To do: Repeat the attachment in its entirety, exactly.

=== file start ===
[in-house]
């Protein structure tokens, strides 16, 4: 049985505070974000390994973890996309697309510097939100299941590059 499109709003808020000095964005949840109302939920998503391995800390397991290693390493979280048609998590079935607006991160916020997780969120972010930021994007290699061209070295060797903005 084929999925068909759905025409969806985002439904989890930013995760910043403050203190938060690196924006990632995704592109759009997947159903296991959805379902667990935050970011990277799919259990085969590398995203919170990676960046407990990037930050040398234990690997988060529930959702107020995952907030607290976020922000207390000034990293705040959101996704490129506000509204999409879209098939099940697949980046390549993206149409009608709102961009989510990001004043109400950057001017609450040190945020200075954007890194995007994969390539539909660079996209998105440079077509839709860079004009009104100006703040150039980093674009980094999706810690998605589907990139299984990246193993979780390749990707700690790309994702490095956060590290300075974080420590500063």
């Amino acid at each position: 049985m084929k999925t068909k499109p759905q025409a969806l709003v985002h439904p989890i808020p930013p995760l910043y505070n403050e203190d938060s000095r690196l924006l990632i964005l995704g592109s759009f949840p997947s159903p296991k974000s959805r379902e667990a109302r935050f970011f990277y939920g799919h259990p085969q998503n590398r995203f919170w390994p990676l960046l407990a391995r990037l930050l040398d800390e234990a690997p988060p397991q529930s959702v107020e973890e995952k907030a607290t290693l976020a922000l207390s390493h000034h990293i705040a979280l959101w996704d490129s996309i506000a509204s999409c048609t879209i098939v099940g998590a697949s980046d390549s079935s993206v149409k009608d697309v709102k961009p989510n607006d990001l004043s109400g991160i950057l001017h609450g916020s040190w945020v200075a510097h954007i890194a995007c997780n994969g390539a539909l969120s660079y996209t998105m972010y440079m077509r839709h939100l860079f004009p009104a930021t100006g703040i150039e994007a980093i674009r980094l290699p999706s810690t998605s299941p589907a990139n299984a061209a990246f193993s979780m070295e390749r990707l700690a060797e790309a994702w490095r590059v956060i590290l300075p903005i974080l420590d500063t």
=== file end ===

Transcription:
[in-house]
């Protein structure tokens, strides 16, 4: 049985505070974000390994973890996309697309510097939100299941590059 499109709003808020000095964005949840109302939920998503391995800390397991290693390493979280048609998590079935607006991160916020997780969120972010930021994007290699061209070295060797903005 084929999925068909759905025409969806985002439904989890930013995760910043403050203190938060690196924006990632995704592109759009997947159903296991959805379902667990935050970011990277799919259990085969590398995203919170990676960046407990990037930050040398234990690997988060529930959702107020995952907030607290976020922000207390000034990293705040959101996704490129506000509204999409879209098939099940697949980046390549993206149409009608709102961009989510990001004043109400950057001017609450040190945020200075954007890194995007994969390539539909660079996209998105440079077509839709860079004009009104100006703040150039980093674009980094999706810690998605589907990139299984990246193993979780390749990707700690790309994702490095956060590290300075974080420590500063």
């Amino acid at each position: 049985m084929k999925t068909k499109p759905q025409a969806l709003v985002h439904p989890i808020p930013p995760l910043y505070n403050e203190d938060s000095r690196l924006l990632i964005l995704g592109s759009f949840p997947s159903p296991k974000s959805r379902e667990a109302r935050f970011f990277y939920g799919h259990p085969q998503n590398r995203f919170w390994p990676l960046l407990a391995r990037l930050l040398d800390e234990a690997p988060p397991q529930s959702v107020e973890e995952k907030a607290t290693l976020a922000l207390s390493h000034h990293i705040a979280l959101w996704d490129s996309i506000a509204s999409c048609t879209i098939v099940g998590a697949s980046d390549s079935s993206v149409k009608d697309v709102k961009p989510n607006d990001l004043s109400g991160i950057l001017h609450g916020s040190w945020v200075a510097h954007i890194a995007c997780n994969g390539a539909l969120s660079y996209t998105m972010y440079m077509r839709h939100l860079f004009p009104a930021t100006g703040i150039e994007a980093i674009r980094l290699p999706s810690t998605s299941p589907a990139n299984a061209a990246f193993s979780m070295e390749r990707l700690a060797e790309a994702w490095r590059v956060i590290l300075p903005i974080l420590d500063t």